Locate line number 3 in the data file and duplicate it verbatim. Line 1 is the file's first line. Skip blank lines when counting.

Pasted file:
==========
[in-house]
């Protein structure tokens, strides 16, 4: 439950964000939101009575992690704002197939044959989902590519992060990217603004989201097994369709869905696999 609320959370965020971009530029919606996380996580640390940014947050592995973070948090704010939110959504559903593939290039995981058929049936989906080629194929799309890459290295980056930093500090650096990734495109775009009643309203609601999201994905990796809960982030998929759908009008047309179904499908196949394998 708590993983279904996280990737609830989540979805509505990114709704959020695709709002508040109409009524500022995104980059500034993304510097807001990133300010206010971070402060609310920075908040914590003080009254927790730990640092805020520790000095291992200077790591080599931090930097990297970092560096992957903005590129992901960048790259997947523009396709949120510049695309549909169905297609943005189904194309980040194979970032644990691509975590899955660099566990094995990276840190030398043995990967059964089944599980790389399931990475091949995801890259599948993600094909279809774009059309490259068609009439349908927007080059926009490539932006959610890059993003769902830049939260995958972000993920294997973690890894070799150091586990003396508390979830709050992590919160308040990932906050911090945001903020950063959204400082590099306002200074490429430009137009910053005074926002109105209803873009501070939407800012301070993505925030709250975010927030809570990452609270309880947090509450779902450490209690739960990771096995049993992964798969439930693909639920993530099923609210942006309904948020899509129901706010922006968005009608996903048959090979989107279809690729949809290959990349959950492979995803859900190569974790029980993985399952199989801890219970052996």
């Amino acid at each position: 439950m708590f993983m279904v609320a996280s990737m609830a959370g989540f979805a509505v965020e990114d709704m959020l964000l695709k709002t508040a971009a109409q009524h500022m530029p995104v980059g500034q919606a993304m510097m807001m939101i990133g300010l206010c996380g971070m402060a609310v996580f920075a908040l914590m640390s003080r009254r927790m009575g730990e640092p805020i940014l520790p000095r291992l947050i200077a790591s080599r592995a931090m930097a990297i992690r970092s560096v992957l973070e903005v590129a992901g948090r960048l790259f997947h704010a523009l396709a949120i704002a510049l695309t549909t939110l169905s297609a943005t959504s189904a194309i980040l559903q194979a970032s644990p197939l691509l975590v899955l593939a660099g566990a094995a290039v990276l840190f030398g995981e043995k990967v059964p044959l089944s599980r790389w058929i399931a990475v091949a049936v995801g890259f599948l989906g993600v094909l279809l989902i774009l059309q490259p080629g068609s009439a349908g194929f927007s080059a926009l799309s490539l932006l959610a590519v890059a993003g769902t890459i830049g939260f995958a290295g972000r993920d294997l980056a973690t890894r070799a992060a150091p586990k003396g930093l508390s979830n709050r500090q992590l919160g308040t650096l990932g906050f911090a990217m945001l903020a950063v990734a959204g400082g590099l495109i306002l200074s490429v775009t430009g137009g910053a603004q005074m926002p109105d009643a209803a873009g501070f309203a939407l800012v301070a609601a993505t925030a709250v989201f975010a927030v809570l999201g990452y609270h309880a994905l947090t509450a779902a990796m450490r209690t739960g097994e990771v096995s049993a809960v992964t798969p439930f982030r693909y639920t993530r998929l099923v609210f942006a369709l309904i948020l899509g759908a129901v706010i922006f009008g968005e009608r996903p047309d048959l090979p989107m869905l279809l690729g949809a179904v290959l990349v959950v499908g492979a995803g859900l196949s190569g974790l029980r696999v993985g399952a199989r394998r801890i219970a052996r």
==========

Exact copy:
């Amino acid at each position: 439950m708590f993983m279904v609320a996280s990737m609830a959370g989540f979805a509505v965020e990114d709704m959020l964000l695709k709002t508040a971009a109409q009524h500022m530029p995104v980059g500034q919606a993304m510097m807001m939101i990133g300010l206010c996380g971070m402060a609310v996580f920075a908040l914590m640390s003080r009254r927790m009575g730990e640092p805020i940014l520790p000095r291992l947050i200077a790591s080599r592995a931090m930097a990297i992690r970092s560096v992957l973070e903005v590129a992901g948090r960048l790259f997947h704010a523009l396709a949120i704002a510049l695309t549909t939110l169905s297609a943005t959504s189904a194309i980040l559903q194979a970032s644990p197939l691509l975590v899955l593939a660099g566990a094995a290039v990276l840190f030398g995981e043995k990967v059964p044959l089944s599980r790389w058929i399931a990475v091949a049936v995801g890259f599948l989906g993600v094909l279809l989902i774009l059309q490259p080629g068609s009439a349908g194929f927007s080059a926009l799309s490539l932006l959610a590519v890059a993003g769902t890459i830049g939260f995958a290295g972000r993920d294997l980056a973690t890894r070799a992060a150091p586990k003396g930093l508390s979830n709050r500090q992590l919160g308040t650096l990932g906050f911090a990217m945001l903020a950063v990734a959204g400082g590099l495109i306002l200074s490429v775009t430009g137009g910053a603004q005074m926002p109105d009643a209803a873009g501070f309203a939407l800012v301070a609601a993505t925030a709250v989201f975010a927030v809570l999201g990452y609270h309880a994905l947090t509450a779902a990796m450490r209690t739960g097994e990771v096995s049993a809960v992964t798969p439930f982030r693909y639920t993530r998929l099923v609210f942006a369709l309904i948020l899509g759908a129901v706010i922006f009008g968005e009608r996903p047309d048959l090979p989107m869905l279809l690729g949809a179904v290959l990349v959950v499908g492979a995803g859900l196949s190569g974790l029980r696999v993985g399952a199989r394998r801890i219970a052996r």